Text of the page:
Finding & Contacting a Supervisor

At uLethbridge, applicants to the following programs need to secure a supervisor in their desired field of research prior to submitting an application:

  • Master of Arts (except for Economics)
  • Master of Science
  • ​Doctor of Philosophy

Our MA, MSc, and PhD programs are thesis-based. Thesis-based programs require students and supervisors to work very closely and so the right fit is integral to the success of both individuals and making an informed decision choosing your graduate supervisor is important.

Be sure to start contacting prospective supervisors early as it can take time to receive a response.


The School of Graduate Studies cannot secure a supervisor for you. 
We have prepared guidelines below to help you make a positive first impression with your prospective supervisor! 

All applicants to the following programs must secure a supervisor prior to submitting an application for admission: 

  • Master of Arts (excluding Economics major)
  • Master of Science (including Health Sciences majors)
  • Doctor of Philosophy 

Applicants to the following programs are not required to secure a supervisor prior to submitting an application: 

  • Graduate Diplomas
  • Graduate Certificates
  • Master of Arts (Economics)
  • Master of Education
  • Master of Fine Arts
  • Master of Music
  • Master of Nursing
  • Master of Science in Management
  • Master of Counselling 

Make sure to carefully read the admission requirements and program components of the graduate program to which you are planning to apply.

Begin by asking yourself questions about your own research interests and learning style:

  • What topics of research do I want to explore? Why do I find a particular topic or area of study interesting? How familiar am I with this topic?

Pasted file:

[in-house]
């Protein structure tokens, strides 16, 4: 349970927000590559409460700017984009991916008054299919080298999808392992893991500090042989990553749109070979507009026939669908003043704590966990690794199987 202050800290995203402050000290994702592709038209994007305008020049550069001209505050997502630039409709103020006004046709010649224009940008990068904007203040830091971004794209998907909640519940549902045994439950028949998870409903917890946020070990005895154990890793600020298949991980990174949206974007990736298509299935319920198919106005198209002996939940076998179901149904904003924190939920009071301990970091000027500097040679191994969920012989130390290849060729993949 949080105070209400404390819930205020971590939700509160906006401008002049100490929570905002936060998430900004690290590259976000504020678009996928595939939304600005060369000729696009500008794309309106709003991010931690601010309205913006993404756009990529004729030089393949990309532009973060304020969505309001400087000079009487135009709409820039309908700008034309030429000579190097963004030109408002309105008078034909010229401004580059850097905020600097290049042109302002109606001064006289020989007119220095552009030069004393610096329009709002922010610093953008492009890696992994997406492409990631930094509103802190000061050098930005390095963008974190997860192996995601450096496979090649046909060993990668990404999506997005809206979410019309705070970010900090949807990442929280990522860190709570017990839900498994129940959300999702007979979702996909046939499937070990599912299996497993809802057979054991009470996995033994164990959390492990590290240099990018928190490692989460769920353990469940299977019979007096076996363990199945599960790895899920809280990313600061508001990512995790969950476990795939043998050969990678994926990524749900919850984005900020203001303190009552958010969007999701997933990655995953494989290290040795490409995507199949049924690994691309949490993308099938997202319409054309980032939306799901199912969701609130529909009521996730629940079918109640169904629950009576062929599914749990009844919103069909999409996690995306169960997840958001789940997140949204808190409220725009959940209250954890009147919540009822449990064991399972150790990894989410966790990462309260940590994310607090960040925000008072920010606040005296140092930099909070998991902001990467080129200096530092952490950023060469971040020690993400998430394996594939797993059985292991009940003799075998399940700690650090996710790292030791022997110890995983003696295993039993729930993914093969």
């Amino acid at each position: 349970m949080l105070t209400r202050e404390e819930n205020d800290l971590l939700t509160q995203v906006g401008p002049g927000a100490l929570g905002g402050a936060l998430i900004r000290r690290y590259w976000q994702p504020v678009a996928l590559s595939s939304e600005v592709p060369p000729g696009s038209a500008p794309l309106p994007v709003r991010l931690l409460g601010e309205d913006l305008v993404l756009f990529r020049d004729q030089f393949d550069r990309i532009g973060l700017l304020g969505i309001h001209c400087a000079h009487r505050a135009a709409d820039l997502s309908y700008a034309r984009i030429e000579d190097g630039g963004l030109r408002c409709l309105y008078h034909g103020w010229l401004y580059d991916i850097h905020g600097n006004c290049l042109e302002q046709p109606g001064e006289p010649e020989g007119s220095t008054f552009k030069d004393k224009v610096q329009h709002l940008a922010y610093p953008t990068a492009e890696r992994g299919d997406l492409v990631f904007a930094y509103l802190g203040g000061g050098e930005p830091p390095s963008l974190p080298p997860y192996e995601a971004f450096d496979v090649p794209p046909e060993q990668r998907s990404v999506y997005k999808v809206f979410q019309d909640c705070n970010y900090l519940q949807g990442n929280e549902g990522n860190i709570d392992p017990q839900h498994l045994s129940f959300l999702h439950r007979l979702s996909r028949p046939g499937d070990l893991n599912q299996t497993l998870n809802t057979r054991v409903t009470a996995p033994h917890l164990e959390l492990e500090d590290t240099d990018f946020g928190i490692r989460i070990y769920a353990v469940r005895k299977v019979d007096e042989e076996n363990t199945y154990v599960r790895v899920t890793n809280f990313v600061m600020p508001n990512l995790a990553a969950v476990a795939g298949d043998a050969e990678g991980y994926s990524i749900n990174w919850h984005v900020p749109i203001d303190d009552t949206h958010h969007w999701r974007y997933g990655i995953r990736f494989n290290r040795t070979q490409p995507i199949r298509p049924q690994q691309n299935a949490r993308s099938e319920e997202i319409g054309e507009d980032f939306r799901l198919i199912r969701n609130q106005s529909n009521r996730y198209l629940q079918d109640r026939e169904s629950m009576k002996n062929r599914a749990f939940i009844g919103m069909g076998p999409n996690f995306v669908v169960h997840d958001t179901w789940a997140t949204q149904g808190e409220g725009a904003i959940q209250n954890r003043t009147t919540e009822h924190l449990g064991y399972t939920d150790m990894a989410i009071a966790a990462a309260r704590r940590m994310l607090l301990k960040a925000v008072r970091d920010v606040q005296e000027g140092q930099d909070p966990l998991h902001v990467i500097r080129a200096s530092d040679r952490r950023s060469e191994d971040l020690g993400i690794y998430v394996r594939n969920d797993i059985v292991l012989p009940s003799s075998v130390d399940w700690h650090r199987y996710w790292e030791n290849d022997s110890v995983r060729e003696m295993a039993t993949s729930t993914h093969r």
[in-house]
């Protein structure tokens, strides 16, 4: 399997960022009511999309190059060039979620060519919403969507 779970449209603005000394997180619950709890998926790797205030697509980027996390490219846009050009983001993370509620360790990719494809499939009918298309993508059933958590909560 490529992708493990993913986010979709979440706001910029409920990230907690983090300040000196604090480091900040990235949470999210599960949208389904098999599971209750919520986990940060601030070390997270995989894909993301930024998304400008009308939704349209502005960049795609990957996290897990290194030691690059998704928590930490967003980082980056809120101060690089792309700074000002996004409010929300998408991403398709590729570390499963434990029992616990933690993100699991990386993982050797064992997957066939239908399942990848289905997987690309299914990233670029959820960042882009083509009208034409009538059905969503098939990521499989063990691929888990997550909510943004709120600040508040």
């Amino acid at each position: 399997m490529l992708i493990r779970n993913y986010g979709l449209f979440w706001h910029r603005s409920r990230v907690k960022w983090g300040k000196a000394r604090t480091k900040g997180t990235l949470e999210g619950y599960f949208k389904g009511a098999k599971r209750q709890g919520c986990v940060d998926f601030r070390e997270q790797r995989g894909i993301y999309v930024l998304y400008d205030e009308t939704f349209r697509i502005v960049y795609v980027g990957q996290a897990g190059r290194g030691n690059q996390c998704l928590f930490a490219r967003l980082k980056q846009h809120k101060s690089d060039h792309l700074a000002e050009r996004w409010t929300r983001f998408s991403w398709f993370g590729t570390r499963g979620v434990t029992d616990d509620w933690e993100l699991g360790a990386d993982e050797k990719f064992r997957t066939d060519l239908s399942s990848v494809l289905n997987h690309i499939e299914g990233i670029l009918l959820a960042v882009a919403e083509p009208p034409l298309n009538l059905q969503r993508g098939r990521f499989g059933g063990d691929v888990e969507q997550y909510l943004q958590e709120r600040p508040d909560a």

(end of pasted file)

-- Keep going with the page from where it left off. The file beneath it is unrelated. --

• What skills and knowledge do I have that compliment my research interests? What expert knowledge do I want to acquire? What skills do I want to enhance or develop?
  • What level of supervision do I thrive under when completing independent learning? Am I an independent learner and worker, or do I require more supervisor involvement and guidance?

These questions will help you understand your personal needs as a graduate student. It is important that both the student and supervisor are able to communicate clearly and to understand roles, responsibilities, and expectations.

Once you’ve determined your field of study, and, if the graduate program of your interest requires securing a potential supervisor at pre-admission stage, you can begin your search. Specifically, on the Search Supervisors page you are able to filter supervisors by various search options.

When looking for a potential supervisor, use these various search options to narrow down your list of potential supervisors:

  • Faculty search: Choose the faculty that offers the program of your interest
  • Department search: Select a department from the dropdown list to see the available potential supervisors in that department or area.